Now all I needed was metal roofing. It was November and our boat was put away in Kenai for the winter so there was no way to get the roofing hauled over. I took Dan back to town and bought enough 12-foot long sheets of roofing to cover the entire building.

My neighbor, James Isaacs at Silver Salmon Lodge hauls stuff under his little J-3 Cub all the time. He once landed on the outside beach to show me how much he could carry under his plane. (Showoff) He had several sheets of plywood two, four by six timbers and a huge 6-inch steel well casing tied under there. At the time I couldn’t believe it. He also has a rack welded to his landing gear to haul big propane tanks.
 Well, I thought to myself, I will roll two sheets of the steel roofing into a big cannoli and tie them under my plane. I went back to Spenard Builders, bought a 16-foot-long two by four and a roll of duct tape. I stuck the end down the roll of roofing and lashed the end to the tail wheel spring. The other end I tied to the cross struts of the landing gear under the middle of the plane. When I took off it flew just fine but it made the most God-awful nerve racking sound you ever heard in your life. When I landed in Tuxedni Bay my nerves were so shot that I vowed to never do that again.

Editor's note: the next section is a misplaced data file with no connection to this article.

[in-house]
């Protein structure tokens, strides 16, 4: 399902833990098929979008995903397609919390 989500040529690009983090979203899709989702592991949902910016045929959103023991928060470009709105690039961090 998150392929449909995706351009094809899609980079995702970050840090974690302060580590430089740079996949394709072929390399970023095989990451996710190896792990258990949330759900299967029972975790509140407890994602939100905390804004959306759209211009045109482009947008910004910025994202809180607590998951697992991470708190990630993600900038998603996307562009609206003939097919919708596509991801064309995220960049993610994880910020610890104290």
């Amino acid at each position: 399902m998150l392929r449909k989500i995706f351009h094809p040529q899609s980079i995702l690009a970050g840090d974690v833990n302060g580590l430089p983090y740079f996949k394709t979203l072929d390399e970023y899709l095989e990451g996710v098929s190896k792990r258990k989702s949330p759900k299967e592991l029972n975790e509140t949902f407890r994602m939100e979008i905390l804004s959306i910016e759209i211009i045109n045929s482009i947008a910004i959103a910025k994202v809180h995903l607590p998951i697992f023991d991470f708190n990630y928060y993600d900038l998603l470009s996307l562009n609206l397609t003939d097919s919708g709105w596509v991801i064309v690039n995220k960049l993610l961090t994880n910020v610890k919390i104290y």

Meanwhile back in Kenai I encountered to guys from Kasiloff who said there were going to pick up a boat in Homer and bring it up to the Kasiloff River. They volunteered to take my roofing to Tuxedni Bay on the way back to Kasiloff if I would take them to Homer. I agreed and loaded the rest of the steel roofing into the back of my pickup and drove them to Homer.

They loaded the roofing into the cockpit of the 32-foot gillnetter and departed Homer. About a week after I arrived back in Tuxedni Bay I called around to find out where my roofing was and got the bad news that they had broken down in the middle of Kachemak Bay. They didn’t check the transmission fluid before they left Homer so their transmission went out. Somebody towed them into Seldovia so they got drunk for a couple days. When they sobered up they chartered a plane back to Homer leaving the boat in the Seldovia boat harbor along with my roofing.       

It was unusually warm that December of 2003. I harvested broccoli sprouts out of our garden the first of December. I watched the weather report for the next week or so. Day after day the winds were less than 15 knots from the north. So, about the middle of December I decided I would take the skiff across Cook Inlet and get my roofing that was still in Seldovia.